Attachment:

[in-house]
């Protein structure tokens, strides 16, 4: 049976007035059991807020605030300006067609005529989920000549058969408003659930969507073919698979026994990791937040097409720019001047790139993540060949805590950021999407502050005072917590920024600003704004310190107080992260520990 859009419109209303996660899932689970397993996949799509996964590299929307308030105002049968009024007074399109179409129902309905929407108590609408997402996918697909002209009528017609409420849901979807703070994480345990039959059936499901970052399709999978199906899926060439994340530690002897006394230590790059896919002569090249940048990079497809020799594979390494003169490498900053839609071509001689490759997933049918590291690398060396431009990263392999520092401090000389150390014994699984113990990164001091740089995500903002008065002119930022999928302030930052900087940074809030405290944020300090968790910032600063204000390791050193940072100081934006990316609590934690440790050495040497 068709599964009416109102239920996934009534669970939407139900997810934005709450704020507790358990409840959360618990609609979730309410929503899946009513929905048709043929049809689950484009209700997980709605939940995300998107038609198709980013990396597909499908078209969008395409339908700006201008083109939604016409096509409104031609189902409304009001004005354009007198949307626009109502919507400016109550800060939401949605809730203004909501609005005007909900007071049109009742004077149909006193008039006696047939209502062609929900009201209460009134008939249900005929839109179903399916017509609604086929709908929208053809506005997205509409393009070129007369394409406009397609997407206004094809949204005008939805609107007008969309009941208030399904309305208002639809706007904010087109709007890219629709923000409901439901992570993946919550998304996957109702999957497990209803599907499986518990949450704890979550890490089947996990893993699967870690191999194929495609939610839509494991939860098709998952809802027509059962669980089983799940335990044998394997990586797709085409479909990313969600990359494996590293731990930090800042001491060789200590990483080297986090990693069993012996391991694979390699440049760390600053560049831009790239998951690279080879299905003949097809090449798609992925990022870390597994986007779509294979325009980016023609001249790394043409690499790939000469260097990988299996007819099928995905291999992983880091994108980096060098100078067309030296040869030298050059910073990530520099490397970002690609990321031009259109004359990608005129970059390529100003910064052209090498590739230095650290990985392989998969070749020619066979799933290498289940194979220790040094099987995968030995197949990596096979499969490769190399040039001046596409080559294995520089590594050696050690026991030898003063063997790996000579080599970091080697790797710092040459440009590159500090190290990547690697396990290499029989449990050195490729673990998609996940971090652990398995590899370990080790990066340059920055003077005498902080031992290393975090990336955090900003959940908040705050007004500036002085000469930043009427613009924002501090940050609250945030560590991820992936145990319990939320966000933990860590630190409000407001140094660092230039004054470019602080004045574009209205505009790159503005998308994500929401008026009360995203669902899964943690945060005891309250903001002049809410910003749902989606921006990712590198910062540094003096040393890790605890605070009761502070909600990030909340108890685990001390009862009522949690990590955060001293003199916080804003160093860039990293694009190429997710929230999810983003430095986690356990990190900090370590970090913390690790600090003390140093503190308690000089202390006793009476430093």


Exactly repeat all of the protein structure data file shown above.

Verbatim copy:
[in-house]
């Protein structure tokens, strides 16, 4: 049976007035059991807020605030300006067609005529989920000549058969408003659930969507073919698979026994990791937040097409720019001047790139993540060949805590950021999407502050005072917590920024600003704004310190107080992260520990 859009419109209303996660899932689970397993996949799509996964590299929307308030105002049968009024007074399109179409129902309905929407108590609408997402996918697909002209009528017609409420849901979807703070994480345990039959059936499901970052399709999978199906899926060439994340530690002897006394230590790059896919002569090249940048990079497809020799594979390494003169490498900053839609071509001689490759997933049918590291690398060396431009990263392999520092401090000389150390014994699984113990990164001091740089995500903002008065002119930022999928302030930052900087940074809030405290944020300090968790910032600063204000390791050193940072100081934006990316609590934690440790050495040497 068709599964009416109102239920996934009534669970939407139900997810934005709450704020507790358990409840959360618990609609979730309410929503899946009513929905048709043929049809689950484009209700997980709605939940995300998107038609198709980013990396597909499908078209969008395409339908700006201008083109939604016409096509409104031609189902409304009001004005354009007198949307626009109502919507400016109550800060939401949605809730203004909501609005005007909900007071049109009742004077149909006193008039006696047939209502062609929900009201209460009134008939249900005929839109179903399916017509609604086929709908929208053809506005997205509409393009070129007369394409406009397609997407206004094809949204005008939805609107007008969309009941208030399904309305208002639809706007904010087109709007890219629709923000409901439901992570993946919550998304996957109702999957497990209803599907499986518990949450704890979550890490089947996990893993699967870690191999194929495609939610839509494991939860098709998952809802027509059962669980089983799940335990044998394997990586797709085409479909990313969600990359494996590293731990930090800042001491060789200590990483080297986090990693069993012996391991694979390699440049760390600053560049831009790239998951690279080879299905003949097809090449798609992925990022870390597994986007779509294979325009980016023609001249790394043409690499790939000469260097990988299996007819099928995905291999992983880091994108980096060098100078067309030296040869030298050059910073990530520099490397970002690609990321031009259109004359990608005129970059390529100003910064052209090498590739230095650290990985392989998969070749020619066979799933290498289940194979220790040094099987995968030995197949990596096979499969490769190399040039001046596409080559294995520089590594050696050690026991030898003063063997790996000579080599970091080697790797710092040459440009590159500090190290990547690697396990290499029989449990050195490729673990998609996940971090652990398995590899370990080790990066340059920055003077005498902080031992290393975090990336955090900003959940908040705050007004500036002085000469930043009427613009924002501090940050609250945030560590991820992936145990319990939320966000933990860590630190409000407001140094660092230039004054470019602080004045574009209205505009790159503005998308994500929401008026009360995203669902899964943690945060005891309250903001002049809410910003749902989606921006990712590198910062540094003096040393890790605890605070009761502070909600990030909340108890685990001390009862009522949690990590955060001293003199916080804003160093860039990293694009190429997710929230999810983003430095986690356990990190900090370590970090913390690790600090003390140093503190308690000089202390006793009476430093």